Beep. ... “Hey you. It’s Mom. So I heard about these two guys who climbed up El Cap Nose today and set a record by four minutes… So, you know, are you writing something about that? Or, is speed climbing a new sport? Uh, I guess what I’m wondering is, how do they know when to start the clock?” ... Beep.

First of all, can I just say: I love my mom.

Second of all, let me say that this was not the conversation I expected to be having with her following Brad Gobright and Jim Reynold’s blazing speed record on El Cap last fall.

The conversation I expected to be having was about the fact that just a week earlier, my friend Quinn had taken a fall that cost her the use of her legs for the rest of her life—on that very same route. I figured my mom would say something more like, What in the world were these guys thinking going out there and doing the same darn thing?

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These are the kinds of questions my mom tends to ask: What are you doing out there? Are you being safe? How do you know you’re not going to end up dead like one of these other people?

I’m not a big deal climber, but sometimes my mom mistakes me for one. It doesn’t help that the only climbing news mainstream media ever picks up on is always either some tragedy, or some climb that pushes the “Risk Envelope” in a way I—and probably most of us— would never even dream to do.

But my mom’s question is even better, in a way, because it serves as a reminder of how little she and my dad know about climbing. Forget the logistics of short fixing and simulclimbing—they don’t even know when you start the clock! They’ve never even heard of the El Cap tree! They probably don’t even know who Tom Evans is… sheesh.

Even though I’m a pretty plebeian climber, I’m still proud of what I’ve achieved. But I feel like every time I describe some difficult situation I was in, they start picturing me up on the ol Capper, just freehanding cool as a cucumber like my good friend (obviously we must know each other, how many climbers can there possibly be?) Mr. Honnold.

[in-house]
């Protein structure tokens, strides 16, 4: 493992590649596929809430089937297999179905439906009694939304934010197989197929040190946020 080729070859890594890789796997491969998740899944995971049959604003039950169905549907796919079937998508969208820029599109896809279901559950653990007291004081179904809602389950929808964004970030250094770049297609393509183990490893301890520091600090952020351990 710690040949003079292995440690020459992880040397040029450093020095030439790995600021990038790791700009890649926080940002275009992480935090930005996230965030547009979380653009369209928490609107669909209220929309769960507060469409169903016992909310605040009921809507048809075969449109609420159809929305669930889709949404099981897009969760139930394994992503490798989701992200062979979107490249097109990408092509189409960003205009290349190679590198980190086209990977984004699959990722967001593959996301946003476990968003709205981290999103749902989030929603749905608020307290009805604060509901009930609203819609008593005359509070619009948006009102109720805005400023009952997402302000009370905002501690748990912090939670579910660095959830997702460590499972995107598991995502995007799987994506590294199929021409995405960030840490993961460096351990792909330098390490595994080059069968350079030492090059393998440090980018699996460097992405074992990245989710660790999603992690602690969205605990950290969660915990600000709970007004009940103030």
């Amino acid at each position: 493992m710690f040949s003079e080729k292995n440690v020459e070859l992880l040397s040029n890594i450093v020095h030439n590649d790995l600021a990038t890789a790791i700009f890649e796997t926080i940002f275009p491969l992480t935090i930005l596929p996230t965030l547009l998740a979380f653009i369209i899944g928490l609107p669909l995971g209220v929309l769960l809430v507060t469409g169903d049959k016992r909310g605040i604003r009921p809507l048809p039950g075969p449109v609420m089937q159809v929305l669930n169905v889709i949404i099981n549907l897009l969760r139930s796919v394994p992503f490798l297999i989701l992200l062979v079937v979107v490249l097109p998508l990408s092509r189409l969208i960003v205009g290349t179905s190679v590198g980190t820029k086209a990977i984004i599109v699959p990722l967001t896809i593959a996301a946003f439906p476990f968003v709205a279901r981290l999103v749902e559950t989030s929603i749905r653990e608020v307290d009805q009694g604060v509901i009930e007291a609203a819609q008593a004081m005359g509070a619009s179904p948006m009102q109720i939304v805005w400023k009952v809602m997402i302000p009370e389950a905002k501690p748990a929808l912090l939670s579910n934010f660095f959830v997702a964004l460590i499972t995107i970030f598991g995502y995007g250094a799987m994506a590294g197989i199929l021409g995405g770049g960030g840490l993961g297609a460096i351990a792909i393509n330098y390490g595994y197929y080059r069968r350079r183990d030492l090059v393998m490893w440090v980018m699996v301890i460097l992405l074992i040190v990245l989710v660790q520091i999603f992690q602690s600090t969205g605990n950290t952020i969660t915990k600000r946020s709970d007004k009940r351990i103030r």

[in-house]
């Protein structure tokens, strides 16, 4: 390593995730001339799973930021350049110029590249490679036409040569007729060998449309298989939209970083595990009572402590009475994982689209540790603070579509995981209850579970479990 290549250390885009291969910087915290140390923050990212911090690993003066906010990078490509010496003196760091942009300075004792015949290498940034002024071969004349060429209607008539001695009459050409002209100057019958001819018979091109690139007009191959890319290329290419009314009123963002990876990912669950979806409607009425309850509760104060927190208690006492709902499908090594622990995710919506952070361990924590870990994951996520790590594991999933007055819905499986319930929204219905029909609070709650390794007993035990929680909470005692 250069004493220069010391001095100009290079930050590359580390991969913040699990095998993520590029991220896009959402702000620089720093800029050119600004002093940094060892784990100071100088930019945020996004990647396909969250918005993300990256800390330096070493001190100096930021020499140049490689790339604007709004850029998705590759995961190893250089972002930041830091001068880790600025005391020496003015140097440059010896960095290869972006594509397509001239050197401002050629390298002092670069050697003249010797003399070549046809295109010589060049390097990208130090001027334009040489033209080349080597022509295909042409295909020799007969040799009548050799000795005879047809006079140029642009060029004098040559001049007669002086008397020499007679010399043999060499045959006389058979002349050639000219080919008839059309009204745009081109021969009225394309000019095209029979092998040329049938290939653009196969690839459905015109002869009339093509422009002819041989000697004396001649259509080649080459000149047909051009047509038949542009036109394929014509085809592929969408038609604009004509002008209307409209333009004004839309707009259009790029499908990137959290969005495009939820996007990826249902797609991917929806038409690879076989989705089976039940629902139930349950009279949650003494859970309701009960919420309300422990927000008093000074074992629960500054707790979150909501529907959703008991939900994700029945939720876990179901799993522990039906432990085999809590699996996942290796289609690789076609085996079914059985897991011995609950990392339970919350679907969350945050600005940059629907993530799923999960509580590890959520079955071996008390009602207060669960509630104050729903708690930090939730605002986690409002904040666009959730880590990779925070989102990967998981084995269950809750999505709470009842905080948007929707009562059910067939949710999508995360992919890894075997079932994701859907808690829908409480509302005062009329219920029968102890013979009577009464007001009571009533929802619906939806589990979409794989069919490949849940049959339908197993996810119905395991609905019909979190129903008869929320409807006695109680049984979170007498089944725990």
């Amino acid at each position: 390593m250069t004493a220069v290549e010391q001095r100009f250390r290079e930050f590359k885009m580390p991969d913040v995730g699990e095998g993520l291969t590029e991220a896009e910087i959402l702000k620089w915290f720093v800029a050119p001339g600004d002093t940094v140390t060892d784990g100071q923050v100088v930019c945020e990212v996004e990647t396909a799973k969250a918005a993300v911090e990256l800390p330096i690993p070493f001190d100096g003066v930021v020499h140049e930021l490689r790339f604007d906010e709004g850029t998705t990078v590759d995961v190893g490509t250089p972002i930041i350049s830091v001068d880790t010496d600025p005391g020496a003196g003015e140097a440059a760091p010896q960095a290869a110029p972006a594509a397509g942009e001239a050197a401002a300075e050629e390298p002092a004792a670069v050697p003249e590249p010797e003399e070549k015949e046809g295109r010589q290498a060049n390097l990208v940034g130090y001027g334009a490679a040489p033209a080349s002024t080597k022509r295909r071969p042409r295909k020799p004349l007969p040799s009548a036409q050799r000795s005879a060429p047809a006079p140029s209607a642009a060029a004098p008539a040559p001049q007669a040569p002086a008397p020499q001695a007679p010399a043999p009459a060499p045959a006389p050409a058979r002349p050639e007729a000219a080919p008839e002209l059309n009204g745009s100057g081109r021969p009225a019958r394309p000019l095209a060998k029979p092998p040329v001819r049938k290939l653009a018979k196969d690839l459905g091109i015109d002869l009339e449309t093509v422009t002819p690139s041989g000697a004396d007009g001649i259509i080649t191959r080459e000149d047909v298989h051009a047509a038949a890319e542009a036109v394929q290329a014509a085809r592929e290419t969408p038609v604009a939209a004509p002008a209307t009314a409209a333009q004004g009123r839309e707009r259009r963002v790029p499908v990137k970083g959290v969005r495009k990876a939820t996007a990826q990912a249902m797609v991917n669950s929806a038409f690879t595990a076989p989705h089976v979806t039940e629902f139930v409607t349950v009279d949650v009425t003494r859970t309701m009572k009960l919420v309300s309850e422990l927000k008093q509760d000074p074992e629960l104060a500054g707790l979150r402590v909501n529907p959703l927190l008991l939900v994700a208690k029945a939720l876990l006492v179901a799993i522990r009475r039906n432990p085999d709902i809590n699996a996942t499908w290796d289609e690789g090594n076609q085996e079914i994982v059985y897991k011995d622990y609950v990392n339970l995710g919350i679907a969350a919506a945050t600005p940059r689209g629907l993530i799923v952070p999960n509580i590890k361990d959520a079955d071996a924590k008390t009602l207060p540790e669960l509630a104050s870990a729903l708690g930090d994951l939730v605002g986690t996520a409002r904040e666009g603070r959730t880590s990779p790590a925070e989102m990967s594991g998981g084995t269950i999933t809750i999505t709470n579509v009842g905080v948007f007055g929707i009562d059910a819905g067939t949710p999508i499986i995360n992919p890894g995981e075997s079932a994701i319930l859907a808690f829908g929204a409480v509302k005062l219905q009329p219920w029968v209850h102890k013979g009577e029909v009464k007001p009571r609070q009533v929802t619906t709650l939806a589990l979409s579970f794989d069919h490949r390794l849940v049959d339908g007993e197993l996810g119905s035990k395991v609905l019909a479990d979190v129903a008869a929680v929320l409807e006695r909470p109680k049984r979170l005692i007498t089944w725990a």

But I want my parents to be proud of me—not worried. So how do I get there?

This may come as a surprise, but the best answer I’ve been able to come up with is a really simple one: Patience.

If you’re obsessed with climbing like I am, it can be easy to forget how myopic your vision of the world is. My mom and dad both work. They’ve got horses, a dog, a cat, a garden, a daughter with three children, a slew of siblings, nieces and nephews, bills to pay, home repairs to do, you know, real world stuff. On top of that, they read this thing they used to have back in the day called a “newspaper.” They vote, they go to protests, you know, they’ve got other things than climbing on their minds.

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All they really want from me is to paint a picture for them: one in which there are ropes, and springy widgets you put into cracks which catch you if you fall, and partners, and plans to live to the ripe old age of forever.

So, even though I feel like it should be intuitively obvious that the question is not “when do you start the clock” but “how in the world is it possible to climb freaking El Cap in two hours 19 minutes and 44 seconds?!” I did my best to answer clearly and patiently.

And in the end, it’s kind of fun. This lady literally used to wipe my ass and clean up my drool. I used to ask her how to tie your shoes, and why your nose bleeds when you pick it. Who would have thought that one day I’d be the expert, and she’d be asking these “silly” questions of me?

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